Increasingly dysfunctional society and climate catastrophe leading humanity to ‘cliff edge’

‘Extraordinary action to redistribute wealth’ required to avert cascading series of disasters, Harry Cockburn writes

Harry Cockburn
Environment Correspondent
Tuesday 30 August 2022 17:25 BST
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<p>An oil drilling rig in Russia. Wealthy ‘oligarchs’ are symptomatic of inequality after the privatisation of oil firms following the collapse of the Soviet Union </p>

An oil drilling rig in Russia. Wealthy ‘oligarchs’ are symptomatic of inequality after the privatisation of oil firms following the collapse of the Soviet Union

Spiralling wealth inequality is leading to dysfunctional societies unable to cope with existential threats such as the climate crisis, experts have warned.

A two-year research project examining different future scenarios indicates that at present, societies around the world are at growing risk of "extreme political destabilisation", with declines in public trust, while the climate crisis intensifies.

According to a book published by six eminent academics representing world-leading organisations, it could still be theoretically possible to stabilise global temperatures below 2C of warming since the pre-industrial era.

But that would require our species to put us on course to an end to poverty by 2050 with several ‘extraordinary turnarounds’ that break with current trends.

The book, Earth for All: A Survival Guide for Humanity, is launched by the group Earth4All – convened by the Potsdam Institute for Climate Impact Research, the Stockholm Resilience Centre, the Norwegian Business School, and the Club of Rome – an informal organisation dedicated to tackling critical world issues.

The authors said the research sets out what major economic systems change would mean for civilisation and proposes the necessary steps which they say could provide a framework for a fair, just, and affordable economic transformation.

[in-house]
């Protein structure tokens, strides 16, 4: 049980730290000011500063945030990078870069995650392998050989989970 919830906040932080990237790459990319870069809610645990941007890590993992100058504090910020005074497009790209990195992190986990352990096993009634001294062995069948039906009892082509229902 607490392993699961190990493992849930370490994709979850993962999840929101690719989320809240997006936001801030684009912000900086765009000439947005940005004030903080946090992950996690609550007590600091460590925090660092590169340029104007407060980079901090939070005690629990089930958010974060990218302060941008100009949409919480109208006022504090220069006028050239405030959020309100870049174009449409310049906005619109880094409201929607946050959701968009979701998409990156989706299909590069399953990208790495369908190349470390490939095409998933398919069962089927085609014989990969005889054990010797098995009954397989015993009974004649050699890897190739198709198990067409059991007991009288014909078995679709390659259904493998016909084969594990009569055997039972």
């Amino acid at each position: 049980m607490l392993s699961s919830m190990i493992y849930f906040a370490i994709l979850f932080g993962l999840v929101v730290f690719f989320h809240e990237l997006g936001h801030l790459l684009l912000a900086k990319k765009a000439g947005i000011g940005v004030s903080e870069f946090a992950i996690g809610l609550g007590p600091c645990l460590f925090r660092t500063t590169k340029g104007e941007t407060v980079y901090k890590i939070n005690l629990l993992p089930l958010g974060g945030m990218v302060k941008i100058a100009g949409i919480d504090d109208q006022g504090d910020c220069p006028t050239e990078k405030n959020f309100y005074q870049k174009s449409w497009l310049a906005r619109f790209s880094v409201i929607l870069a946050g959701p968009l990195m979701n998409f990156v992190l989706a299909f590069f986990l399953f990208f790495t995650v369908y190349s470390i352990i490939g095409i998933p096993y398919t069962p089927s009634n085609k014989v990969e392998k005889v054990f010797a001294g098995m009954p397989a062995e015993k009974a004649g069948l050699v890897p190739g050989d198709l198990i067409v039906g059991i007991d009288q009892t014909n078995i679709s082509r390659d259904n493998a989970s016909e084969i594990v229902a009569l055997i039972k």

“We are standing on a cliff edge,” said Jorgen Randers, one of the six authors of Earth for All and co-author of The Limits to Growth – a 1972 book widely credited with influencing modern environmental action.

“In the next 50 years, the current economic system will drive up social tensions and drive down wellbeing. We can already see how inequality is destabilising people and the planet.”

“Unless there is truly extraordinary action to redistribute wealth, things will get significantly worse. We are already sowing the seeds for regional collapse.

"Societies are creating vicious cycles where rising social tensions, that are exacerbated by climate breakdown, will continue to lead to a decline in trust.

"This risks an explosive combination of extreme political destabilisation and economic stagnation at a time when we must do everything we can to avoid climate catastrophes.”

The authors said the timing of the book’s release is important, with just over two months to go until the UN’s Cop27 climate summit in Egypt, where climate finance will be one of the key subjects global leaders will grapple with.

"Do we want to create the first trillionaire or do we want to create functional, fair democratic societies?" asked Sandrine Dixson-Declève, one of the authors and co-president of the Club of Rome.

“Our economic and financial systems are broken, and we are reaching dangerous levels of inequality.

"Ultimately, Earth for All is about building societies that value prosperity for all rather than profit for the few on a finite planet fit for the 21st century. Let’s be clear, a more equal society benefits everyone, even the very rich.”

To highlight what is at stake, the book explores two scenarios – both beginning in 1980 and ending in 2100.

These scenarios are entitled "Too Little, Too Late" and "The Giant Leap", and explore how population, economies, resource use, pollution, wellbeing and social tensions might change over what is left of this century, based on decisions made this decade.